...One of the best ways to measure the health of globalization worldwide is to look at energy markets, and those for oil in particular. Oil has become the ultimate global commodity, unparalleled in importance. As go oil markets, therefore, so goes the global economy. And here, too, the signs are worrisome.
Both sets of states in the oil market -- those countries that have oil and those that do not -- have changed the way they do business in recent years. Among the haves, the rising price of oil has increased the temptation of governments to assert control over the resource. Throughout Latin America, governments have reasserted their authority over extraction projects that they once had ceded to foreign firms. Moscow has similarly muscled its way into direct control over Russia's vast oil and gas wealth and has used that control to extend its strategic influence.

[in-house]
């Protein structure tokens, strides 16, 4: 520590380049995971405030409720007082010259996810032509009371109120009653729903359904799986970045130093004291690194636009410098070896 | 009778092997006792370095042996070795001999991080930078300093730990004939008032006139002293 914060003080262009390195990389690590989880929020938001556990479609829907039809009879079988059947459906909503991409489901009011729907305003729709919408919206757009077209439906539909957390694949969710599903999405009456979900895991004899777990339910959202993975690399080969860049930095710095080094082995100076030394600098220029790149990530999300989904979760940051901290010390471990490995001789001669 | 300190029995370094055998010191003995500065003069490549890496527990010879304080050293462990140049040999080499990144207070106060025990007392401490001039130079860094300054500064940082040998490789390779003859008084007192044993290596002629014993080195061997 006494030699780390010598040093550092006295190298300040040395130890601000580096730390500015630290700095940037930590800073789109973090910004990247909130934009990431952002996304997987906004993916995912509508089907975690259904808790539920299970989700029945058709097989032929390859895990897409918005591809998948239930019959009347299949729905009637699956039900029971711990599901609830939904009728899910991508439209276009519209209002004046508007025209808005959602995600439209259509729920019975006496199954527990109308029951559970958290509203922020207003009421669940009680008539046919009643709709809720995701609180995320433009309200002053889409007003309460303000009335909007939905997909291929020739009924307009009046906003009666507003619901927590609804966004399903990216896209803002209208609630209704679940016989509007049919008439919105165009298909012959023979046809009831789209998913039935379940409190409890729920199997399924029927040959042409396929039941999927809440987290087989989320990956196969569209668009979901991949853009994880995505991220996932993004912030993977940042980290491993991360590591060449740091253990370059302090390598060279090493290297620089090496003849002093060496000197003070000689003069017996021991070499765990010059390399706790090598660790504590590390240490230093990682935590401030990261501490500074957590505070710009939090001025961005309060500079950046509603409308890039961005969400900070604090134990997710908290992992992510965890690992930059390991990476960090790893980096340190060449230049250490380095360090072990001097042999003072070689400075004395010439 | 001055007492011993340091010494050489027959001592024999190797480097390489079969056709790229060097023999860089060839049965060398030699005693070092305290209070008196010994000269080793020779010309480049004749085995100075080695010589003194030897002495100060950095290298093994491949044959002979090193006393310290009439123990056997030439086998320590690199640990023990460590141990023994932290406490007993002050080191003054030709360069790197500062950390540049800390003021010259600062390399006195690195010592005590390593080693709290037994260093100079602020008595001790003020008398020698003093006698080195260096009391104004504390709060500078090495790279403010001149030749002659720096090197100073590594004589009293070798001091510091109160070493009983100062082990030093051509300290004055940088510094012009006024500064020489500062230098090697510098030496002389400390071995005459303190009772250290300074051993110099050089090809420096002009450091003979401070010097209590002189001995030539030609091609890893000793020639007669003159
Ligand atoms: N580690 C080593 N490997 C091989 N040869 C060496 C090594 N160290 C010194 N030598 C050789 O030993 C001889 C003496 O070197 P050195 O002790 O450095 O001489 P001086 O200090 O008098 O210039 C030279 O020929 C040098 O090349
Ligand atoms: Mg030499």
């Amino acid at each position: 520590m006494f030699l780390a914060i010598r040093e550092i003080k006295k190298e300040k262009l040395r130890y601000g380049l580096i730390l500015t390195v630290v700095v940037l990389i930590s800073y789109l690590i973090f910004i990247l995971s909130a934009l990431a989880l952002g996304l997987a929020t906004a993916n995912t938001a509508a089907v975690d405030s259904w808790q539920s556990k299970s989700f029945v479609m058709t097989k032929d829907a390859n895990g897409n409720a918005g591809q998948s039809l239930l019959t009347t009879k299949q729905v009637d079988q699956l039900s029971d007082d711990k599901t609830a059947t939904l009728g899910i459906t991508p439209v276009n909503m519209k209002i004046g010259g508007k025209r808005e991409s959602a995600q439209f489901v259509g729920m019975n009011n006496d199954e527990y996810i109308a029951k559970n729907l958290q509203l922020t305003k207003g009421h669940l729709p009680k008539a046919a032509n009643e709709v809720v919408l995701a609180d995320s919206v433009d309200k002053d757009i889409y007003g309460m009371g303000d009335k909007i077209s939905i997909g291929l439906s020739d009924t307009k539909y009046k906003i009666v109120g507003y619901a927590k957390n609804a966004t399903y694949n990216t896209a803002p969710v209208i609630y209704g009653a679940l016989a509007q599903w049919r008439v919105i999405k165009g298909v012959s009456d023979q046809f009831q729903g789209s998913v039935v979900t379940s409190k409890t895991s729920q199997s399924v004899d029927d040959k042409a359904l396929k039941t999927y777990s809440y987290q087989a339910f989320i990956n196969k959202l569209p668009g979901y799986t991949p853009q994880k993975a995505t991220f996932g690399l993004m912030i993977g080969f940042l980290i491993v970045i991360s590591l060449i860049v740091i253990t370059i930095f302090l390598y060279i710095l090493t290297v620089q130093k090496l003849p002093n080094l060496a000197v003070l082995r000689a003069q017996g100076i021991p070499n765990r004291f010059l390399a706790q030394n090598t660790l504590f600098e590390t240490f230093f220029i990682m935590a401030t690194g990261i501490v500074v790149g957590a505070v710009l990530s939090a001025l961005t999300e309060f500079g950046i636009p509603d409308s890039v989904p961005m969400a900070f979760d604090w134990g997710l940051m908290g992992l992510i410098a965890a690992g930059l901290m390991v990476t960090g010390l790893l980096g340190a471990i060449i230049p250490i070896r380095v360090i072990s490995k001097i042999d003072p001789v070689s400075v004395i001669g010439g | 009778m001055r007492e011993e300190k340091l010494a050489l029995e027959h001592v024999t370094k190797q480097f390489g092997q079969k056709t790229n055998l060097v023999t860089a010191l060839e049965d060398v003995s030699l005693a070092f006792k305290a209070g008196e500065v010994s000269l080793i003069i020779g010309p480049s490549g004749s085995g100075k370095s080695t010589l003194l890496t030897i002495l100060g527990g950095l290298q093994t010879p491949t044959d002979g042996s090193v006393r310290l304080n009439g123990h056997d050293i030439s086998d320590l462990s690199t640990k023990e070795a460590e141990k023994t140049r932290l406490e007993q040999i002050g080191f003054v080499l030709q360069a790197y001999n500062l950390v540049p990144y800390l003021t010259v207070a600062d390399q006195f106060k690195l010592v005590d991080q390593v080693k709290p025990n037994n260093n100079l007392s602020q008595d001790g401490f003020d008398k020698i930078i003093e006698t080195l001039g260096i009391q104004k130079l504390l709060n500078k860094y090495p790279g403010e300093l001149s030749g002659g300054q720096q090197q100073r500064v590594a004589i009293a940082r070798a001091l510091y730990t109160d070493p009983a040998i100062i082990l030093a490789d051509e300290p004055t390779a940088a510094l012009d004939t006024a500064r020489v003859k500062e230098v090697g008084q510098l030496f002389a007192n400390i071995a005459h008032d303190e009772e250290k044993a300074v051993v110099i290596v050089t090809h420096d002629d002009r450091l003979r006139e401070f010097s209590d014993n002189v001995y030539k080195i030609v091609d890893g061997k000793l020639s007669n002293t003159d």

In response, a number of the oil have-nots have taken measures to insulate themselves from a disruption in their oil supply. This helps explain China's seemingly illogical drive to acquire stakes in oil production facilities abroad. So long as oil remains a global commodity, consumers need not own the means of its production; they can simply buy all they need on the world market. China, however, seems to be preparing for a day when oil becomes far harder to acquire and transport and has thus signed various oil and natural gas agreements over the last five years with Angola, Brazil, Iran, Nigeria, Venezuela, and Sudan. This strategy makes so little economic sense that it can only be explained by an expectation that global oil markets will at some point break down, due to either a worldwide recession or a conflict between China and the United States.